The Princeton Filibuster, which I helped bring to D.C., was selected by Mother Jones magazine as the protest of the year: “The 384-hour gabfest wrapped up with a ‘fili-bus-tour’ to Washington, D.C., where guest bloviators Senators Chuck Schumer (D-N.Y.) and Jon Corzine (D-N.J.) joined in.”
Also making the list of notable campus activism: anti-Coke activism, a living wage protest at Wash. U, and protests of Bush’s commencement speech at Calvin College in Grand Rapids, Michigan. The most striking sounds like this protest at U-C Berkeley:
Invisible Freshmen Last November, 250 African American UC Berkeley students staged a daylong “Blackout” to protest the precipitous decline in black student enrollment since Cal banned affirmative action a decade ago. Out of last fall’s 3,600 incoming freshmen, only 3 percent were African American. Dressed in black, the protesters silently interrupted classes to distribute fliers demanding the school step up its efforts to recruit black students. “It’s hard being the only black person in the class,” said senior Raniyah Abdus-Samad. “It’s not a good feeling.”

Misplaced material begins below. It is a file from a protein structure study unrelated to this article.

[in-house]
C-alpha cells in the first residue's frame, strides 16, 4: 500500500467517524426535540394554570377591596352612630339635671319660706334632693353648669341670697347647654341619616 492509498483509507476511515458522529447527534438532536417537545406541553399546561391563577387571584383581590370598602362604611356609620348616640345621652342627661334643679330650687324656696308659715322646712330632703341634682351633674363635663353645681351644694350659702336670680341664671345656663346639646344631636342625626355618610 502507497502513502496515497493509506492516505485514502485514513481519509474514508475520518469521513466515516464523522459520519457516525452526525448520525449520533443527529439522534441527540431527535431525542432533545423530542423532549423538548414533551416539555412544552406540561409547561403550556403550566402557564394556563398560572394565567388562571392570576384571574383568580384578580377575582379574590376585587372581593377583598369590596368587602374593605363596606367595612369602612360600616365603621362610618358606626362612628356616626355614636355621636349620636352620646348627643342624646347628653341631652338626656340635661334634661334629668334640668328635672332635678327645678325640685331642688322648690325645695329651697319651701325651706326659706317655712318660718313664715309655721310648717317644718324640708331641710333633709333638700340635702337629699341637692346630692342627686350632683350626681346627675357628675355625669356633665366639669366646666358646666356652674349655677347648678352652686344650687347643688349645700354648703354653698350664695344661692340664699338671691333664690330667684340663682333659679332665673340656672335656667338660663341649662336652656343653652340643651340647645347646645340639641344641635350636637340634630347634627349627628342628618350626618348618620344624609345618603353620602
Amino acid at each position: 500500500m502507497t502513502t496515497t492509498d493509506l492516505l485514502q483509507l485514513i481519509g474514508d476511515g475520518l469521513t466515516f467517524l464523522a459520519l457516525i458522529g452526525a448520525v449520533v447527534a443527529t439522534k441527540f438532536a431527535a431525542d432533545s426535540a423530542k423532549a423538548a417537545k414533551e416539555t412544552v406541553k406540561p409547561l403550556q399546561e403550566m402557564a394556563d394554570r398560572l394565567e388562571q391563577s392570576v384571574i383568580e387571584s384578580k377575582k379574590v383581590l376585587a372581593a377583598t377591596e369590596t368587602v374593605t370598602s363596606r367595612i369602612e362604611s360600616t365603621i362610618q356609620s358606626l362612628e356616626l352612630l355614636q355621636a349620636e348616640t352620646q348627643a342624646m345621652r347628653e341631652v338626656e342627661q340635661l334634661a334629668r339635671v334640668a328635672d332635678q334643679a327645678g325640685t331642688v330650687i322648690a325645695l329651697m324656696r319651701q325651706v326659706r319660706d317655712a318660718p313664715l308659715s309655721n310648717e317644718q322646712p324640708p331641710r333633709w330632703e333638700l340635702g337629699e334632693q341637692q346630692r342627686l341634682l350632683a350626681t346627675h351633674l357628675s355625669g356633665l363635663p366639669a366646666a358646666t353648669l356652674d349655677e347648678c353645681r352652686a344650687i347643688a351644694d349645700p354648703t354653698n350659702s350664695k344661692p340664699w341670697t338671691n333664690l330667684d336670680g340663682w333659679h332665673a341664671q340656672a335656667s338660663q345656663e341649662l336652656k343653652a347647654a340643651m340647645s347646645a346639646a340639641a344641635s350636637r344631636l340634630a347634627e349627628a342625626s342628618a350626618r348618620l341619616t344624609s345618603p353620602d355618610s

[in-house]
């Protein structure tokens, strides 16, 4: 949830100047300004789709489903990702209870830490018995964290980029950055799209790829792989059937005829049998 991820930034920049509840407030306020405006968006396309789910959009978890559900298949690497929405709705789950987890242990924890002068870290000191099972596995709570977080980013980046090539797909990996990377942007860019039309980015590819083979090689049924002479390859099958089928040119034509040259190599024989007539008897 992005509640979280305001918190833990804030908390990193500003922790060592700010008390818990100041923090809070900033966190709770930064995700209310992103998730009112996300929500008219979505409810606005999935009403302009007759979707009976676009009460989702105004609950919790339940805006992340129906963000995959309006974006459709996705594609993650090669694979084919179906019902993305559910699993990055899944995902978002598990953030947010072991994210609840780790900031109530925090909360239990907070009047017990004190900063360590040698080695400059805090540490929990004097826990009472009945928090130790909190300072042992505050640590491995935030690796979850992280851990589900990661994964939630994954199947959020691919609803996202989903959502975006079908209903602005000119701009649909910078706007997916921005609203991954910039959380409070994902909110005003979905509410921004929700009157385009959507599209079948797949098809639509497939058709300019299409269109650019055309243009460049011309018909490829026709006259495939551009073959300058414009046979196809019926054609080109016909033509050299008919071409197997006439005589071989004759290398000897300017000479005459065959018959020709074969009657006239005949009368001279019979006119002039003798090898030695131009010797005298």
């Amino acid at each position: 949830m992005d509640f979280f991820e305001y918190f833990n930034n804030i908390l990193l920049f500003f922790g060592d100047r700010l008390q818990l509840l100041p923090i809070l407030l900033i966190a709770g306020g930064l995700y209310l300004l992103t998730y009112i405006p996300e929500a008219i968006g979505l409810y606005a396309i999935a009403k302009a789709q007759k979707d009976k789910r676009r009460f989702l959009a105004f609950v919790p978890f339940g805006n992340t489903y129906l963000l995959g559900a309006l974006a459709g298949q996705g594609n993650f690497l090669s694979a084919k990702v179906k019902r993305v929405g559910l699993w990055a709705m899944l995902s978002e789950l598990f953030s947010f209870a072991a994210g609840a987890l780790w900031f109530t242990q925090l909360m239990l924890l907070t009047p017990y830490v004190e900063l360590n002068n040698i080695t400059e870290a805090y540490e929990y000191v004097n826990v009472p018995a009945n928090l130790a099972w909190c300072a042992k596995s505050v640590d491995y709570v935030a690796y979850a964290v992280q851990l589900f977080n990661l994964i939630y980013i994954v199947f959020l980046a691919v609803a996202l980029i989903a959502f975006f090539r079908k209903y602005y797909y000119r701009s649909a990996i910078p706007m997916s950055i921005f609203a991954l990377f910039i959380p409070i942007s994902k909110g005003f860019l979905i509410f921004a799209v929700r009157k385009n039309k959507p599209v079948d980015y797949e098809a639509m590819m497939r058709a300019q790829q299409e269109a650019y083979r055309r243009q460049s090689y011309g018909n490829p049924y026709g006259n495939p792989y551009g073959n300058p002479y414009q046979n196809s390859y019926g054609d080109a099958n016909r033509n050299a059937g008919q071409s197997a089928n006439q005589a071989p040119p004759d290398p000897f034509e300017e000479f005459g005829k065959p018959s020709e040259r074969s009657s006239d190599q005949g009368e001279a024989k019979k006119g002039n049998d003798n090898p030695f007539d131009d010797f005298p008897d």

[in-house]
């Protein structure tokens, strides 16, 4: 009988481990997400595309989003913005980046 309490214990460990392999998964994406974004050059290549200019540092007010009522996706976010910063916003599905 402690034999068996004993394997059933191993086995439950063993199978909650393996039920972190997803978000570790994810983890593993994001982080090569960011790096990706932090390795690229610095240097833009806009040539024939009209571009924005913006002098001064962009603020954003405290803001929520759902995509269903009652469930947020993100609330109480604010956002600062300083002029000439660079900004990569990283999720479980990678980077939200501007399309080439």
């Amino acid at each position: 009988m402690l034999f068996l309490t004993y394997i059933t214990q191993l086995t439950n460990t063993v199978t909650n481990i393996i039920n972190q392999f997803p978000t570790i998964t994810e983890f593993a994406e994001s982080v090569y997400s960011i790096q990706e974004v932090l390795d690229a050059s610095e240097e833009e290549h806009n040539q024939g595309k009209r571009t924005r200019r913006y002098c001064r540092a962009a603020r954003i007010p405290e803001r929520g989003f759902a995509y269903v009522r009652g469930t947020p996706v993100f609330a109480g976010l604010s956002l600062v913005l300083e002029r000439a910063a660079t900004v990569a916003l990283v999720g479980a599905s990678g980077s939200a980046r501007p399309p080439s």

3% ?! The same thing could happen at Michigan if the “Michigan Civil Rights Initiative” (also a project of anti-civil rights activist and University of California Berkeley Regent Ward Connerly) passes. Check out the website of the folks leading the opposition: Citizens for a United Michigan.
Finally, they also selected the hard work of many people I know in Ann Arbor registering people to vote:
That’s Why They Call It the Blues University of Michigan students gave new meaning to their school’s rallying cry, “Go Blue,” by registering 10,000 voters in a monthlong registration drive in the lead-up to the 2004 presidential vote. The effort produced record youth-voter turnout in Ann Arbor, keeping Michigan in Kerry country, even though unprecedented numbers of college-aged voters across the nation failed to turn the crimson tide.
Oh god, Ward Connerly is a thorn in the side of every UC student. It really was striking how few black students there were at UCLA. For as big a school as it was, it was overwhelmingly white and Asian, although latinos were certainly much better represented than blacks.
I participated in helping to write a lot of editorials against Connerly at the Daily Bruin, like this one.
Don’t forget that Citizens for a United Michigan are officially now known as “One United Michigan.”
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